Magazine illustrator Harrison Fisher created this poster to support the desperately needed expansion of the Red Cross. The organization was struggling to cope with the massive increase in demand for field hospitals, hospital ships, and services to displaced persons and POW's. Harrison Fisher was known as "The Father Of A Thousand Girls." At the height of his popularity in 1913 he was earning $75,000 a year for his magazine illustrations of an idealized "American Girl," described by Cosmopolitan Magazine as: "Young with the youth of a new country, strong with the vitality of buoyant good health, fresh with clear-eyed brightness, athletic, cheerful, sympathetic, and beautiful." Despite such hyperbole, and all the cash that came with it, Fisher became tired of drawing "marketable females" and turned exclusively to portraiture at the end of his career. Two of his subjects were F. Scott and Zelda Fitzgerald.
A well respected illustrator of ships and seascapes, William Haskell Coffin created this striking image of medieval war heroine Joan of Arc to encourage American home front heroines to buy War Savings Stamps. Stamps could be purchased for a dime or a quarter, and collections could ultimately be converted into War Bonds. (The program raised over one billion dollars for the war effort.) Coffin enjoyed great success as a commercial artist, creating iconic beauties to sell calendars, clothing, soft drinks, and cosmetics. At the peak of his fame, Coffin married a popular stage actress, Frances Starr, and the two became glittering fixtures on the New York social scene of the 1920's. They divorced in 1930, and Haskell's fortunes took a downward turn. He committed suicide in 1941.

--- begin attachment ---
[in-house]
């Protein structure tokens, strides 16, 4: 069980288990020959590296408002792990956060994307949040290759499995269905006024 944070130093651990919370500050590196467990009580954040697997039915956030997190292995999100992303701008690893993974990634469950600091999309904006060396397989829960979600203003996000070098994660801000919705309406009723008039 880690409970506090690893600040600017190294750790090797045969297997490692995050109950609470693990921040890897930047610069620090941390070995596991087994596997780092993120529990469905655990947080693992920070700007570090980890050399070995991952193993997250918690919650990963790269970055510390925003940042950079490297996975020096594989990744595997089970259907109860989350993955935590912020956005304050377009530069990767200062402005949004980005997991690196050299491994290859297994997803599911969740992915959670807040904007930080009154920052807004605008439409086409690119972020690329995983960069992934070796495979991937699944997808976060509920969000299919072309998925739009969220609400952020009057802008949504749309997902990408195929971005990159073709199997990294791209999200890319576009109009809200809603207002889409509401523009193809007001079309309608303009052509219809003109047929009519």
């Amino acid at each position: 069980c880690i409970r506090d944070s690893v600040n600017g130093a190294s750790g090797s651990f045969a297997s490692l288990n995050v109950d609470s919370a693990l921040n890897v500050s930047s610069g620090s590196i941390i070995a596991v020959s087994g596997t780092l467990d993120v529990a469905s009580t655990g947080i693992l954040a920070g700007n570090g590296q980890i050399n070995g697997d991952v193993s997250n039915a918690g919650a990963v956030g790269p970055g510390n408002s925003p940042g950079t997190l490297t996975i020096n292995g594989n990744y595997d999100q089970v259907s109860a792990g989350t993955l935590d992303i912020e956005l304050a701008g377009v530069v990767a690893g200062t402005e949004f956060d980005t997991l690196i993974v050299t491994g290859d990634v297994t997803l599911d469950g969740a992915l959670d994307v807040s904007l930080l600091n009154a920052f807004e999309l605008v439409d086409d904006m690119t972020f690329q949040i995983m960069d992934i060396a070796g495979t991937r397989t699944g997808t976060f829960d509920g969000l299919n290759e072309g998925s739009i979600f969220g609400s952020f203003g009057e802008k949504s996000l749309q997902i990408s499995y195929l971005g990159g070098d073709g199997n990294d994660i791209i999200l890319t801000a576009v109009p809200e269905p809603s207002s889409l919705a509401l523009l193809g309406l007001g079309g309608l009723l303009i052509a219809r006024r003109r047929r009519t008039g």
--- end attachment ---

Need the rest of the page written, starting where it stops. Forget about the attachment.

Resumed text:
Howard Chandler Christy took naturally to creating wartime posters: he had begun his career in Cuba, illustrating battlefield scenes of American troops during the Spanish American War. He later turned to more commercial forms of illustration, specializing in images of women as independent as they were beautiful. Here he combines the two strands of his career to encourage enlistment in the Navy.